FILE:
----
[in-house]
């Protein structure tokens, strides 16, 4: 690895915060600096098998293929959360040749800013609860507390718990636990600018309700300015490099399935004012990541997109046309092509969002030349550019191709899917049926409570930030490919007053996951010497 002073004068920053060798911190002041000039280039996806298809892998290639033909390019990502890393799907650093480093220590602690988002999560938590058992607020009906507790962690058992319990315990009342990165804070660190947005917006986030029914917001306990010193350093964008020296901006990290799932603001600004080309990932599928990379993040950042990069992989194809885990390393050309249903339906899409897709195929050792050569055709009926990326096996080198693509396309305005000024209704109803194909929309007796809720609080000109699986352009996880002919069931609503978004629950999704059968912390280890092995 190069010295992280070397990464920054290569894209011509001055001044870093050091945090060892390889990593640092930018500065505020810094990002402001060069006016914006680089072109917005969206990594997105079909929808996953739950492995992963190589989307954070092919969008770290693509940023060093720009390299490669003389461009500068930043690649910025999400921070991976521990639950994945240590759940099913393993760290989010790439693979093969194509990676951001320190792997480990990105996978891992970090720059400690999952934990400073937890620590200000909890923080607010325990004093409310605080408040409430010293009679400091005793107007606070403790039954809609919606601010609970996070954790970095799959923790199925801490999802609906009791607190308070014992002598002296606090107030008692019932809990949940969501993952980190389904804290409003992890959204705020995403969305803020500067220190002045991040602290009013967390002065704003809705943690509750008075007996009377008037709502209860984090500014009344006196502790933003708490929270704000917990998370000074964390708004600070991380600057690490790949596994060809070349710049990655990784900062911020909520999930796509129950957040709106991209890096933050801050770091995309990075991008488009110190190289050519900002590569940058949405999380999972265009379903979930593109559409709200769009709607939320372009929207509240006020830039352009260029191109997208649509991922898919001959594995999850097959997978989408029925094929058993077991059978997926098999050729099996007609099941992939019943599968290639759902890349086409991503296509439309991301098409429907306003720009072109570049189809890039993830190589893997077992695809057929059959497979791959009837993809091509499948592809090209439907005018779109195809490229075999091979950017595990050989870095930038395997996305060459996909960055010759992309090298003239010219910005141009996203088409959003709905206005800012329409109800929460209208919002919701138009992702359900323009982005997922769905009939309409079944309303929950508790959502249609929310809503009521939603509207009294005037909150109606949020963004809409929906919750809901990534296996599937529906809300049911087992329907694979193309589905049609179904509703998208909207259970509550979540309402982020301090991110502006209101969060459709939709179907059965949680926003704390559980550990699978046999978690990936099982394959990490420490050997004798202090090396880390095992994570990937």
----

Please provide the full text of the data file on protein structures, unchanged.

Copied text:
[in-house]
């Protein structure tokens, strides 16, 4: 690895915060600096098998293929959360040749800013609860507390718990636990600018309700300015490099399935004012990541997109046309092509969002030349550019191709899917049926409570930030490919007053996951010497 002073004068920053060798911190002041000039280039996806298809892998290639033909390019990502890393799907650093480093220590602690988002999560938590058992607020009906507790962690058992319990315990009342990165804070660190947005917006986030029914917001306990010193350093964008020296901006990290799932603001600004080309990932599928990379993040950042990069992989194809885990390393050309249903339906899409897709195929050792050569055709009926990326096996080198693509396309305005000024209704109803194909929309007796809720609080000109699986352009996880002919069931609503978004629950999704059968912390280890092995 190069010295992280070397990464920054290569894209011509001055001044870093050091945090060892390889990593640092930018500065505020810094990002402001060069006016914006680089072109917005969206990594997105079909929808996953739950492995992963190589989307954070092919969008770290693509940023060093720009390299490669003389461009500068930043690649910025999400921070991976521990639950994945240590759940099913393993760290989010790439693979093969194509990676951001320190792997480990990105996978891992970090720059400690999952934990400073937890620590200000909890923080607010325990004093409310605080408040409430010293009679400091005793107007606070403790039954809609919606601010609970996070954790970095799959923790199925801490999802609906009791607190308070014992002598002296606090107030008692019932809990949940969501993952980190389904804290409003992890959204705020995403969305803020500067220190002045991040602290009013967390002065704003809705943690509750008075007996009377008037709502209860984090500014009344006196502790933003708490929270704000917990998370000074964390708004600070991380600057690490790949596994060809070349710049990655990784900062911020909520999930796509129950957040709106991209890096933050801050770091995309990075991008488009110190190289050519900002590569940058949405999380999972265009379903979930593109559409709200769009709607939320372009929207509240006020830039352009260029191109997208649509991922898919001959594995999850097959997978989408029925094929058993077991059978997926098999050729099996007609099941992939019943599968290639759902890349086409991503296509439309991301098409429907306003720009072109570049189809890039993830190589893997077992695809057929059959497979791959009837993809091509499948592809090209439907005018779109195809490229075999091979950017595990050989870095930038395997996305060459996909960055010759992309090298003239010219910005141009996203088409959003709905206005800012329409109800929460209208919002919701138009992702359900323009982005997922769905009939309409079944309303929950508790959502249609929310809503009521939603509207009294005037909150109606949020963004809409929906919750809901990534296996599937529906809300049911087992329907694979193309589905049609179904509703998208909207259970509550979540309402982020301090991110502006209101969060459709939709179907059965949680926003704390559980550990699978046999978690990936099982394959990490420490050997004798202090090396880390095992994570990937």